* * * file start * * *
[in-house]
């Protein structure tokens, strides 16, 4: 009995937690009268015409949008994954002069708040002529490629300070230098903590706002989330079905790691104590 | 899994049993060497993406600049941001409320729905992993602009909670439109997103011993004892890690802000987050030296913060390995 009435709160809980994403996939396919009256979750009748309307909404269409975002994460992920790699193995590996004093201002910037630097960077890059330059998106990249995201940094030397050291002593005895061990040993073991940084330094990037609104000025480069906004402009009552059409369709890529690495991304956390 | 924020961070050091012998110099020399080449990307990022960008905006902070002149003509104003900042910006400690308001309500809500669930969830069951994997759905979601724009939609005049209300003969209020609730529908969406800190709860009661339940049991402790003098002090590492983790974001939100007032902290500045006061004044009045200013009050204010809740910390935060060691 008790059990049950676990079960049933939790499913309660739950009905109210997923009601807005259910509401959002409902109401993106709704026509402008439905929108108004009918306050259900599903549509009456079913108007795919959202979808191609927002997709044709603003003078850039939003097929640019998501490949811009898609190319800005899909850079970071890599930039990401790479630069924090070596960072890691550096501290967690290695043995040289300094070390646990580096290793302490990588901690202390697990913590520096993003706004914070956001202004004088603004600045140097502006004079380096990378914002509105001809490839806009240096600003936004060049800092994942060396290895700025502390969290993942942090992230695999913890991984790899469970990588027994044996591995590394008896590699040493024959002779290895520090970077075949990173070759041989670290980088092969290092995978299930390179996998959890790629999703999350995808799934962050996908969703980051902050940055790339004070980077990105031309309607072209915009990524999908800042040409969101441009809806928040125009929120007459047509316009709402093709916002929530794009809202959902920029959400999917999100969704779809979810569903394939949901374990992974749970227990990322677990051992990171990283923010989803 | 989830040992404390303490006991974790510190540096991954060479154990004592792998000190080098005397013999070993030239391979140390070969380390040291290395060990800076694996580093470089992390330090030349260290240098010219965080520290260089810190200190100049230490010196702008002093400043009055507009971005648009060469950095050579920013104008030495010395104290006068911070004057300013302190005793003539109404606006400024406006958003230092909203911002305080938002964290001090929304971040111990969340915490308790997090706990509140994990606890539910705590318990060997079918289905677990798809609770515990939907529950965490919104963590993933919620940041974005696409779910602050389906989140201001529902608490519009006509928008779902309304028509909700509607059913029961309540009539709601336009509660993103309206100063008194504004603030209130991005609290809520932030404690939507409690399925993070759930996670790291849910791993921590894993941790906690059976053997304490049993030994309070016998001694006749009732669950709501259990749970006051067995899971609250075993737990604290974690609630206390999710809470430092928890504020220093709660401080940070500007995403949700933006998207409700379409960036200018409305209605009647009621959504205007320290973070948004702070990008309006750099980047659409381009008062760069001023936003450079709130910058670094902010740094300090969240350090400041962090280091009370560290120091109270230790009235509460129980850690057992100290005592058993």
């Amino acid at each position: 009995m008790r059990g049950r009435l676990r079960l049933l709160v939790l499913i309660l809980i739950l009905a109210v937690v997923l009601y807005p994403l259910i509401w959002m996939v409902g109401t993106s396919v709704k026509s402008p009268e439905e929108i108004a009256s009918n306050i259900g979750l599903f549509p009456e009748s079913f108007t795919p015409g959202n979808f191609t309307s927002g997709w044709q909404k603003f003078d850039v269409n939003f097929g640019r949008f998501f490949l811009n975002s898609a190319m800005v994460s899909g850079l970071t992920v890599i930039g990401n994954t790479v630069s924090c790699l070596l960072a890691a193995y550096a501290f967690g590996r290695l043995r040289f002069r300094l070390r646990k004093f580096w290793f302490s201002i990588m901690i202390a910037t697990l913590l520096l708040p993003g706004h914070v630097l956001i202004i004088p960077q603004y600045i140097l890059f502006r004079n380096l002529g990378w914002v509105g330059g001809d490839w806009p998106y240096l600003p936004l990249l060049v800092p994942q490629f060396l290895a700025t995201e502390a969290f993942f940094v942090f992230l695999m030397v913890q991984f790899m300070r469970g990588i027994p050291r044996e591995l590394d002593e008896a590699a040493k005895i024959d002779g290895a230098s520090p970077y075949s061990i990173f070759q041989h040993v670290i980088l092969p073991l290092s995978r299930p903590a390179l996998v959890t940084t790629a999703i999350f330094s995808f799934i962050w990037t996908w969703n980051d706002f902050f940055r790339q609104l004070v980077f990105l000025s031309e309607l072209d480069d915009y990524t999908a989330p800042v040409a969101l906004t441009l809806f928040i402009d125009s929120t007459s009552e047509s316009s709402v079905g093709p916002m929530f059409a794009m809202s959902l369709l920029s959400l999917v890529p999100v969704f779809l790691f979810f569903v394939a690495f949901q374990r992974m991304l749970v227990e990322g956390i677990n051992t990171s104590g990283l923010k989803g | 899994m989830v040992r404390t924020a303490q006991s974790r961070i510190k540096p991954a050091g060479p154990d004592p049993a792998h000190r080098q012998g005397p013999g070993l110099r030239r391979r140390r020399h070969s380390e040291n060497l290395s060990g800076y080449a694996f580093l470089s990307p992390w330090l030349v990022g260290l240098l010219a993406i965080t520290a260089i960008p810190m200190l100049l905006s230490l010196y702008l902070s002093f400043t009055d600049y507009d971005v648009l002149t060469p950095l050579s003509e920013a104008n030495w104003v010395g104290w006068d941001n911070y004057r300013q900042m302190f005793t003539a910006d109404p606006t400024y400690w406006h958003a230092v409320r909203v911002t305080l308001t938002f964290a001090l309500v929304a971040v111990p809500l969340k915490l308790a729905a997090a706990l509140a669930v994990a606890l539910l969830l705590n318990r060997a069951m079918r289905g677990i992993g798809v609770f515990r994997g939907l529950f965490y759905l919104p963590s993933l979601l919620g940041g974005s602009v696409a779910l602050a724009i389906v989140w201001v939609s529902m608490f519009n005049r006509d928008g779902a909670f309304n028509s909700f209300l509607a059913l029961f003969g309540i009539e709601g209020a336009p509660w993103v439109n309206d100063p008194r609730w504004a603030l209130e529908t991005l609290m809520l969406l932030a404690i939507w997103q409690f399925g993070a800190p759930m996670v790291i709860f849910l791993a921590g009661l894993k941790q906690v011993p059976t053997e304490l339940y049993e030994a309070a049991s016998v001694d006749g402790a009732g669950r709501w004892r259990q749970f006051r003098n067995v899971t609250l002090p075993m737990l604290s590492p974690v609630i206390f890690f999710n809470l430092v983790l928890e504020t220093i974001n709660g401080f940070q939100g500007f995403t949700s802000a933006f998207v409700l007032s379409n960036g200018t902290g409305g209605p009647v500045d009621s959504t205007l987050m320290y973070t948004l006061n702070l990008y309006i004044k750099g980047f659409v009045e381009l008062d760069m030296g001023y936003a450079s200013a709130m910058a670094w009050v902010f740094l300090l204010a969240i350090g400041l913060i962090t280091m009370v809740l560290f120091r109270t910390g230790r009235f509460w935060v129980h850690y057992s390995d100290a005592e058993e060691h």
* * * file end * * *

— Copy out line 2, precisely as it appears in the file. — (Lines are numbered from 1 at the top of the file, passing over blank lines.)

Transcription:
């Protein structure tokens, strides 16, 4: 009995937690009268015409949008994954002069708040002529490629300070230098903590706002989330079905790691104590 | 899994049993060497993406600049941001409320729905992993602009909670439109997103011993004892890690802000987050030296913060390995 009435709160809980994403996939396919009256979750009748309307909404269409975002994460992920790699193995590996004093201002910037630097960077890059330059998106990249995201940094030397050291002593005895061990040993073991940084330094990037609104000025480069906004402009009552059409369709890529690495991304956390 | 924020961070050091012998110099020399080449990307990022960008905006902070002149003509104003900042910006400690308001309500809500669930969830069951994997759905979601724009939609005049209300003969209020609730529908969406800190709860009661339940049991402790003098002090590492983790974001939100007032902290500045006061004044009045200013009050204010809740910390935060060691 008790059990049950676990079960049933939790499913309660739950009905109210997923009601807005259910509401959002409902109401993106709704026509402008439905929108108004009918306050259900599903549509009456079913108007795919959202979808191609927002997709044709603003003078850039939003097929640019998501490949811009898609190319800005899909850079970071890599930039990401790479630069924090070596960072890691550096501290967690290695043995040289300094070390646990580096290793302490990588901690202390697990913590520096993003706004914070956001202004004088603004600045140097502006004079380096990378914002509105001809490839806009240096600003936004060049800092994942060396290895700025502390969290993942942090992230695999913890991984790899469970990588027994044996591995590394008896590699040493024959002779290895520090970077075949990173070759041989670290980088092969290092995978299930390179996998959890790629999703999350995808799934962050996908969703980051902050940055790339004070980077990105031309309607072209915009990524999908800042040409969101441009809806928040125009929120007459047509316009709402093709916002929530794009809202959902920029959400999917999100969704779809979810569903394939949901374990992974749970227990990322677990051992990171990283923010989803 | 989830040992404390303490006991974790510190540096991954060479154990004592792998000190080098005397013999070993030239391979140390070969380390040291290395060990800076694996580093470089992390330090030349260290240098010219965080520290260089810190200190100049230490010196702008002093400043009055507009971005648009060469950095050579920013104008030495010395104290006068911070004057300013302190005793003539109404606006400024406006958003230092909203911002305080938002964290001090929304971040111990969340915490308790997090706990509140994990606890539910705590318990060997079918289905677990798809609770515990939907529950965490919104963590993933919620940041974005696409779910602050389906989140201001529902608490519009006509928008779902309304028509909700509607059913029961309540009539709601336009509660993103309206100063008194504004603030209130991005609290809520932030404690939507409690399925993070759930996670790291849910791993921590894993941790906690059976053997304490049993030994309070016998001694006749009732669950709501259990749970006051067995899971609250075993737990604290974690609630206390999710809470430092928890504020220093709660401080940070500007995403949700933006998207409700379409960036200018409305209605009647009621959504205007320290973070948004702070990008309006750099980047659409381009008062760069001023936003450079709130910058670094902010740094300090969240350090400041962090280091009370560290120091109270230790009235509460129980850690057992100290005592058993």